Asset Quality Score
In this test, Bankrate tries to determine the effect of troubled assets, such as past-due loans, on the bank's reserves set aside to cover loan losses, as well as overall capitalization.
Having extensive holdings of these types of assets suggests a bank could have to use capital to absorb losses, decreasing its equity buffer. Many of those assets are also likely to be in non-accrual status and thus aren't earning money, pushing down earnings and increasing the chances of a failure in the future.
Community Bank of Mississippi scored 36 out of a possible 40 points on Bankrate's test of asset quality, failing to reach the national average of 37.49.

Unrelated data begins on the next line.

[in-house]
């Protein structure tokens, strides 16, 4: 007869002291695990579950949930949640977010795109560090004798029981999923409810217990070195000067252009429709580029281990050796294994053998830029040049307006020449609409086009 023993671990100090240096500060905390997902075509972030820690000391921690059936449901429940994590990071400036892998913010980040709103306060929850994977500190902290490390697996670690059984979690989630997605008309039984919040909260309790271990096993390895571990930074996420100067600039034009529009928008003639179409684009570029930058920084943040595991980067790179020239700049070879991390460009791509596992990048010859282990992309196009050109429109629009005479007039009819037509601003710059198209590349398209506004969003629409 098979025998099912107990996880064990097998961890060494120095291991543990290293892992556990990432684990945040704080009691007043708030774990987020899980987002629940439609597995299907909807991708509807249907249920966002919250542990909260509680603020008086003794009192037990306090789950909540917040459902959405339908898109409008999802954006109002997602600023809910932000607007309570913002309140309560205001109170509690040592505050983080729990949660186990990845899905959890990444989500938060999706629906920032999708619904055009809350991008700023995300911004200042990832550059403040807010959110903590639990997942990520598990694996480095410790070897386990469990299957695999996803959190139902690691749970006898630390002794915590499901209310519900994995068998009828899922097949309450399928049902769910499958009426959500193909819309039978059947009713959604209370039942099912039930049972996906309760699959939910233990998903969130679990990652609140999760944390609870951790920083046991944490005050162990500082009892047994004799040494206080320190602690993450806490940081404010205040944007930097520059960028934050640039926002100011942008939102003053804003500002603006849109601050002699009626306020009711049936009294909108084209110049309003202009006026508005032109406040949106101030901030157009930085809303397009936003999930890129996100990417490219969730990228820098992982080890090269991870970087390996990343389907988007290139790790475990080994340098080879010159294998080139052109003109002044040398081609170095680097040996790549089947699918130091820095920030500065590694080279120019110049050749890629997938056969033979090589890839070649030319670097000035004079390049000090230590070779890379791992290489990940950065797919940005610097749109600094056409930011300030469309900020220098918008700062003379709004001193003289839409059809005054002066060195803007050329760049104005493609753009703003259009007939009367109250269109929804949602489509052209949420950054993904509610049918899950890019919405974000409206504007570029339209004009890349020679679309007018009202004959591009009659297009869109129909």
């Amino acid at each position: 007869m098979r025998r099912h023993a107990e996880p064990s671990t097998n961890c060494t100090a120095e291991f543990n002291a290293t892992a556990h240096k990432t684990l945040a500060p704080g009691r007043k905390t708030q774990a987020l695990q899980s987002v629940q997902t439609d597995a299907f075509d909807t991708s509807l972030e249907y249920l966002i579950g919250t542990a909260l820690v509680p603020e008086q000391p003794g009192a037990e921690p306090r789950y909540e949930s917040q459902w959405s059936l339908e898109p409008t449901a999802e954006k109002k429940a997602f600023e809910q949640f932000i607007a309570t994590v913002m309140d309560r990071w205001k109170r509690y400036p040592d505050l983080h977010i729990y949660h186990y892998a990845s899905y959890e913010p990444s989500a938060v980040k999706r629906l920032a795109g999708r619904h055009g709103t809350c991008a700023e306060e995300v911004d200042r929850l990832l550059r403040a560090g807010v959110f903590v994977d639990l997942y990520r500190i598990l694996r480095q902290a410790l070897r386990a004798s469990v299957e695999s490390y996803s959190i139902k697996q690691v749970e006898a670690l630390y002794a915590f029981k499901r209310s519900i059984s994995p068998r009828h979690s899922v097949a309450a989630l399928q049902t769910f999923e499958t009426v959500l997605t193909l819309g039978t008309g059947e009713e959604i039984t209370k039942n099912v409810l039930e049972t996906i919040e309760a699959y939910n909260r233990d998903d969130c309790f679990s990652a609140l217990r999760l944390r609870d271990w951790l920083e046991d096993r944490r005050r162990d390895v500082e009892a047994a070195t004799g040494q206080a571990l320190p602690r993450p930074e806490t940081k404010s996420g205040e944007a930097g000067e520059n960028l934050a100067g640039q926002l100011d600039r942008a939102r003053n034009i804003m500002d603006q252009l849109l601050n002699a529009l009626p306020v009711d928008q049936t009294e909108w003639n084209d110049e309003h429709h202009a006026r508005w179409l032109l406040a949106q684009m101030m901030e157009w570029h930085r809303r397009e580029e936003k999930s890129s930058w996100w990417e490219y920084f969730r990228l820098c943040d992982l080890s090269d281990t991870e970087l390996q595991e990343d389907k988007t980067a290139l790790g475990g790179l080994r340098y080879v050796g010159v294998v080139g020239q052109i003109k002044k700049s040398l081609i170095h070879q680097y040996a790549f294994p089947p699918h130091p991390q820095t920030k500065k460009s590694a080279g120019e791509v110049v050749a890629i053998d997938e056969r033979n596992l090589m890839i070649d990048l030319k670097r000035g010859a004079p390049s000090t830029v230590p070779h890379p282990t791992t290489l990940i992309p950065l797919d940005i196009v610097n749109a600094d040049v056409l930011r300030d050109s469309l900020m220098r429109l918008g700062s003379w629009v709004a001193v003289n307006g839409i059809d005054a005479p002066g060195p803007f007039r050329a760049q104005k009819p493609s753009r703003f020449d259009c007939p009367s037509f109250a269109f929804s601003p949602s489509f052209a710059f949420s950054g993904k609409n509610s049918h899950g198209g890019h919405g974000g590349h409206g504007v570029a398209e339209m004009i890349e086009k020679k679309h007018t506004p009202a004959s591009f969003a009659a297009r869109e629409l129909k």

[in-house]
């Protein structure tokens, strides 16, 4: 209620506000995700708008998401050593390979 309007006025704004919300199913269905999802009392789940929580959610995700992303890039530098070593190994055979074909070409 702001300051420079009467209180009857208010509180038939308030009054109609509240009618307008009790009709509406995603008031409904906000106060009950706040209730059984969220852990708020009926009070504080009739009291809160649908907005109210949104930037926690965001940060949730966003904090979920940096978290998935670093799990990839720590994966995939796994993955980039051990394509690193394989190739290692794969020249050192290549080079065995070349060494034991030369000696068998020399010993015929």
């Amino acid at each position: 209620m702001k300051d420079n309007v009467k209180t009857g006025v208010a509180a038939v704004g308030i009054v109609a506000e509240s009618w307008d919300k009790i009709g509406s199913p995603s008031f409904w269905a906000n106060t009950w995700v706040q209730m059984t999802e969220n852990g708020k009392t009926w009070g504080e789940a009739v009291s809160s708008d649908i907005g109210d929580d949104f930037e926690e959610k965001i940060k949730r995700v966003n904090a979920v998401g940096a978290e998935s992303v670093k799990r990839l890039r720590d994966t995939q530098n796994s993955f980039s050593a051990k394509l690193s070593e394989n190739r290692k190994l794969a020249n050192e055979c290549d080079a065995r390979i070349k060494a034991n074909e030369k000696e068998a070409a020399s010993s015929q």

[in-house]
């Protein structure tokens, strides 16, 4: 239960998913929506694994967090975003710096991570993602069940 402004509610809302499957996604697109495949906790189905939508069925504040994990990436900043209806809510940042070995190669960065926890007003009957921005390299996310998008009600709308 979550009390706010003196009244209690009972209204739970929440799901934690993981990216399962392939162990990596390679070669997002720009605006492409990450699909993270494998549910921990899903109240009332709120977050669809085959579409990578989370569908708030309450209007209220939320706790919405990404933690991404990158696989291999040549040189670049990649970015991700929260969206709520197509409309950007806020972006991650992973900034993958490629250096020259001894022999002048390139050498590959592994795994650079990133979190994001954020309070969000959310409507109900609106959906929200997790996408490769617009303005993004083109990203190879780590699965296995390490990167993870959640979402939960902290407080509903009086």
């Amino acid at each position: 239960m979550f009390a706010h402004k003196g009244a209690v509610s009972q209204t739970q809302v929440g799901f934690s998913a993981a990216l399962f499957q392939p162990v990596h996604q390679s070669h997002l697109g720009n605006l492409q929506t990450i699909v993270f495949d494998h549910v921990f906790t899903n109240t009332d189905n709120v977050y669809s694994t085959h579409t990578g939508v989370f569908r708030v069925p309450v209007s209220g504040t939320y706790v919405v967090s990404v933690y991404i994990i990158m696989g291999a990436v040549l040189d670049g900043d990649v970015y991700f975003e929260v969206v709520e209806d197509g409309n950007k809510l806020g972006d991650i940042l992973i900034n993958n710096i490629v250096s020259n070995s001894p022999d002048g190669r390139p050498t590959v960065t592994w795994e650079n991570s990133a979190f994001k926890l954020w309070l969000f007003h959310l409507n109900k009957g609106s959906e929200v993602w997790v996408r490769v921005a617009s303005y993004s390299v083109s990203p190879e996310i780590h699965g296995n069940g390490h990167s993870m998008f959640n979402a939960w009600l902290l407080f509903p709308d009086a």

A useful indicator of asset quality is the percentage of problem assets a bank holds compared to its total assets. As of December 31, 2017, 0.94 percent of Community Bank of Mississippi's loans were noncurrent, meaning they were more than 90 days past due or were in non-accrual status. That's below the national average of 1.01 percent.
Banks keep a reserve to handle troubled assets known as an "allowance for loan and lease losses." The size of that reserve can be a widely used indicator when evaluating a bank's ability to manage troubled assets, especially when compared to the total amount of problem loans. Unfortunately, the FDIC did not provide information on Community Bank of Mississippi's loan loss allowance in its most recent filings.